About Learning Amharic with Berlitz
Amharic is the national language of Ethiopia. It is the mother tongue of about 20 million people (one-third of the country's population), living mostly in the vicinity of the capital, Addis Ababa, and in the area to the north. About 30 million others speak it as a second language.
Amharic is one of the Semitic languages, which form a branch of the Afro-Asiatic family. It belongs to the Ethiopic branch of Semitic, as opposed to Arabic and Hebrew, which belong to other branches. The Semitic languages
were brought to Ethiopia perhaps as early as 1000 BC. Speakers of a south Arabian dialect from the kingdom of Saba (the biblical Sheba) in southwest Arabia crossed the Red Sea and settled in the highlands of Ethiopia. From
the 4th century AD onward the principal language of the country was Ge’ez, the forerunner of all the Ethiopic languages and still the language of the Ethiopian Coptic Church.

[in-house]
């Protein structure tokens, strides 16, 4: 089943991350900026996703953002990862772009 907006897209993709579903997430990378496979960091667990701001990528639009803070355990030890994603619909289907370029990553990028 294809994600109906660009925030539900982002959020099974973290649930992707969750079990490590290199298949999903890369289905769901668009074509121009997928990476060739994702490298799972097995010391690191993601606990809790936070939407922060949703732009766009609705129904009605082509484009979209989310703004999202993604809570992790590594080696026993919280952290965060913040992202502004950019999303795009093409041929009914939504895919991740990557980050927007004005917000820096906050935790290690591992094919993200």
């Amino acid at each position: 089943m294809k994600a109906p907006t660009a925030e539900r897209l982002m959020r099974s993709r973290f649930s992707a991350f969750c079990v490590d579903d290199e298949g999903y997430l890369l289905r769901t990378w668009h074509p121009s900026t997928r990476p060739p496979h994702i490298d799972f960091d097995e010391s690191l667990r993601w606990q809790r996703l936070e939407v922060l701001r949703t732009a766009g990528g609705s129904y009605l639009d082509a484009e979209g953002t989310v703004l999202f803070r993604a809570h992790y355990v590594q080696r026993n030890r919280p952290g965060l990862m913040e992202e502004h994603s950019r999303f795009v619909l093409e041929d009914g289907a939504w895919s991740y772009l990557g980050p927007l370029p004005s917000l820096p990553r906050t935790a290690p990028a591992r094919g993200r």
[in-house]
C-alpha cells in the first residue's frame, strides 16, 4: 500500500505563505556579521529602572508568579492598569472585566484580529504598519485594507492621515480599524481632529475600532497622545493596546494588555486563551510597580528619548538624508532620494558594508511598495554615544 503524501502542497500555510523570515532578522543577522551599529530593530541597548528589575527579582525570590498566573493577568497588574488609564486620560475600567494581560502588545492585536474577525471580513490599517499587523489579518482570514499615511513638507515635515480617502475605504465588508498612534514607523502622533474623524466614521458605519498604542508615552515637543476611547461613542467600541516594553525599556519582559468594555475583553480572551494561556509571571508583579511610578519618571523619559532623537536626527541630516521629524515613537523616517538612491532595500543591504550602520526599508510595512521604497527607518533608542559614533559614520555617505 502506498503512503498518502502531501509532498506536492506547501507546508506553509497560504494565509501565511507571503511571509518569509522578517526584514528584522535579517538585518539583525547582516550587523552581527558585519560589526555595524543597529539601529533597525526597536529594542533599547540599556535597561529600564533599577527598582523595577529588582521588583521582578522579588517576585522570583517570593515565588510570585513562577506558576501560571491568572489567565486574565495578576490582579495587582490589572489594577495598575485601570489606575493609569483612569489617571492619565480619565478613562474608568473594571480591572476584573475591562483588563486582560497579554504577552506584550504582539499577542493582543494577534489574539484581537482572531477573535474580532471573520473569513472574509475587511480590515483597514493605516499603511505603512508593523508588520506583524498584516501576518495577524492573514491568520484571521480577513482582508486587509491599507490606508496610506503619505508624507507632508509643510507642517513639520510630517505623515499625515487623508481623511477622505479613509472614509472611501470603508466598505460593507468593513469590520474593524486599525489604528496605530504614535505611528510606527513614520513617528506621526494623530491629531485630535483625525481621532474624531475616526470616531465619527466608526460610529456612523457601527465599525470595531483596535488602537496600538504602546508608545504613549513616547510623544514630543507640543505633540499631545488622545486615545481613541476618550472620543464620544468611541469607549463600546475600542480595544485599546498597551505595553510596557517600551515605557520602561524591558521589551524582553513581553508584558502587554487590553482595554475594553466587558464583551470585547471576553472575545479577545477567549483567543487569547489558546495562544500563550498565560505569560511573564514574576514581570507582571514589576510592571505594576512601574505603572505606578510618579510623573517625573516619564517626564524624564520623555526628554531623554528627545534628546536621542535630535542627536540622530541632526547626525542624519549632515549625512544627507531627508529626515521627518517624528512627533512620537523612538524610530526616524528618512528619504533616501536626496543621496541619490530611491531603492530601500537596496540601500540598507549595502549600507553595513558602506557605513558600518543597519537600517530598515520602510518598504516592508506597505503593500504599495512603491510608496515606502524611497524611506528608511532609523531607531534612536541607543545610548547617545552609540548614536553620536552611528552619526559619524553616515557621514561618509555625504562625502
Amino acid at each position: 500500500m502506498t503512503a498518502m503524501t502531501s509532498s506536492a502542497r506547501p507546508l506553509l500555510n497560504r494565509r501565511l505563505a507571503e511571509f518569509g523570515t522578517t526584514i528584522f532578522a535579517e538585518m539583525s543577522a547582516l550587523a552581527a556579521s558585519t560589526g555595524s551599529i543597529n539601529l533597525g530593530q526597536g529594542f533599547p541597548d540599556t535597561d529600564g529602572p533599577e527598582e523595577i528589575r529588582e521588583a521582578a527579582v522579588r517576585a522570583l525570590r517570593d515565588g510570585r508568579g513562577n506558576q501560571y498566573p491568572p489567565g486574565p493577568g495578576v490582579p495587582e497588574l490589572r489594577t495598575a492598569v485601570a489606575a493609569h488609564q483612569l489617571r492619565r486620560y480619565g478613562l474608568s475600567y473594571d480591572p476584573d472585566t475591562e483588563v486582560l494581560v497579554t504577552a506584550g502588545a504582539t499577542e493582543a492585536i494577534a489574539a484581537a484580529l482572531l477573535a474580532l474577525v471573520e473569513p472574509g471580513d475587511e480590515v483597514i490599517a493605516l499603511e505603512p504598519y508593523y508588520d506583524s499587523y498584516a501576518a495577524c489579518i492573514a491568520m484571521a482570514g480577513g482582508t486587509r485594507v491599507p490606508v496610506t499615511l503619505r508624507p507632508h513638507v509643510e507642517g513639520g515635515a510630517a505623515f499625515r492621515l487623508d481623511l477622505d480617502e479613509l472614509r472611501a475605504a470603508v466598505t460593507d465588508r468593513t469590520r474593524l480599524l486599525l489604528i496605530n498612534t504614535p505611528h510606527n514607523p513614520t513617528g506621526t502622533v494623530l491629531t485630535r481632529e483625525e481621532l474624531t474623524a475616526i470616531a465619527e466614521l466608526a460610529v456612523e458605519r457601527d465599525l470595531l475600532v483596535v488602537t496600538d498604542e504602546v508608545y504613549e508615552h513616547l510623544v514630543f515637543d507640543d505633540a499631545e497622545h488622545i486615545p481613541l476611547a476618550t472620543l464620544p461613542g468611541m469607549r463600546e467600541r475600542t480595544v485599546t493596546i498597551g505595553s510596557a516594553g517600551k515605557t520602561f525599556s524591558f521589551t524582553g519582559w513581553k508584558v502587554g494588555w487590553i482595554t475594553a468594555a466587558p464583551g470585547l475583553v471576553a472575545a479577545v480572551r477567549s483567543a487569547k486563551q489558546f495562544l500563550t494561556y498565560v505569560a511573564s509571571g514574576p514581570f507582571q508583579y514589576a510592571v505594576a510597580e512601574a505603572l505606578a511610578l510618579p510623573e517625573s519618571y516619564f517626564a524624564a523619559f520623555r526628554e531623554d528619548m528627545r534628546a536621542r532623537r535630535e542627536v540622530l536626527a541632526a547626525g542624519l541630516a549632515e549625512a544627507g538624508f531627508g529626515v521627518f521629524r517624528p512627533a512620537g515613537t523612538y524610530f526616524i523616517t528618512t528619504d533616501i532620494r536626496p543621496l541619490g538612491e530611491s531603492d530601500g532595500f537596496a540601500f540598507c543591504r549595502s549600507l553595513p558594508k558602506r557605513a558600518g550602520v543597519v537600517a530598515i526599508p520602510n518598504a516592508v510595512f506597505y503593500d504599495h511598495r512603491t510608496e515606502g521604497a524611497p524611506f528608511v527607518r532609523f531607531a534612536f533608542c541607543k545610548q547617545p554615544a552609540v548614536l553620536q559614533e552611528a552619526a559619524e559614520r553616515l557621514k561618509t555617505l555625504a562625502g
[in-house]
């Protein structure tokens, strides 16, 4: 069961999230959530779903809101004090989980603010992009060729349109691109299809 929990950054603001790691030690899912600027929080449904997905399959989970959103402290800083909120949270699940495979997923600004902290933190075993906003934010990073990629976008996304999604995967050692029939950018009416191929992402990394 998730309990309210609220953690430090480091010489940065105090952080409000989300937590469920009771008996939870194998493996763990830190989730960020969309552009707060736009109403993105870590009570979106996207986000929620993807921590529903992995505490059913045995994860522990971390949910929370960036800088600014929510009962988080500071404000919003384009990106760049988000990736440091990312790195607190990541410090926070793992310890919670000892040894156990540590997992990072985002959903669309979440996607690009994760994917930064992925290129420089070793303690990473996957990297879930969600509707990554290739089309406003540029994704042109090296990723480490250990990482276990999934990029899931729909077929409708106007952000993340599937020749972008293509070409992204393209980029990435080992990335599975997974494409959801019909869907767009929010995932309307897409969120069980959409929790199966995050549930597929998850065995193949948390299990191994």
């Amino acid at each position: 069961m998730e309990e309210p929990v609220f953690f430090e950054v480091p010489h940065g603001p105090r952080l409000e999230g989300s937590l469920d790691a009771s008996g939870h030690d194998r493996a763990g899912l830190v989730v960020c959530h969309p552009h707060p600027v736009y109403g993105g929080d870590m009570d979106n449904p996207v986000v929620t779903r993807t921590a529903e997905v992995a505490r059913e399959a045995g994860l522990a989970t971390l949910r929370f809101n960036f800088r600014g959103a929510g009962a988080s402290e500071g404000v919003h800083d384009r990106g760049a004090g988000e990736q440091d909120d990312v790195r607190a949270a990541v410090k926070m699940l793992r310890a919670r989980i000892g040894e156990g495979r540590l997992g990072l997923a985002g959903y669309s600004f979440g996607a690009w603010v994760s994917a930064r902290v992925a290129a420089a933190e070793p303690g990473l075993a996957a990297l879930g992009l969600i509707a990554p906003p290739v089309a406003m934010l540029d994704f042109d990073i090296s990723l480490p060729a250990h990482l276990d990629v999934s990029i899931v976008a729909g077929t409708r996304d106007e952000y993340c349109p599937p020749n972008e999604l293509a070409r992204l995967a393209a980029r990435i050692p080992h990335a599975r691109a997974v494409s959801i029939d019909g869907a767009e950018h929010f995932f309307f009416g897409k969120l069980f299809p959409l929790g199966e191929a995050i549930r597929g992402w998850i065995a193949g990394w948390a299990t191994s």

Amharic is written in the Ethiopic alphabet that was used to write Ge’ez, and which had its origin in the south Arabian writing system. Originally written from right to left, it eventually switched, probably under Greek influence,
from left to right. There are 32 characters, each representing a consonant, but each has seven slightly different forms to reflect the vowel sound that follows. Two dots are placed after each word to separate it from the next.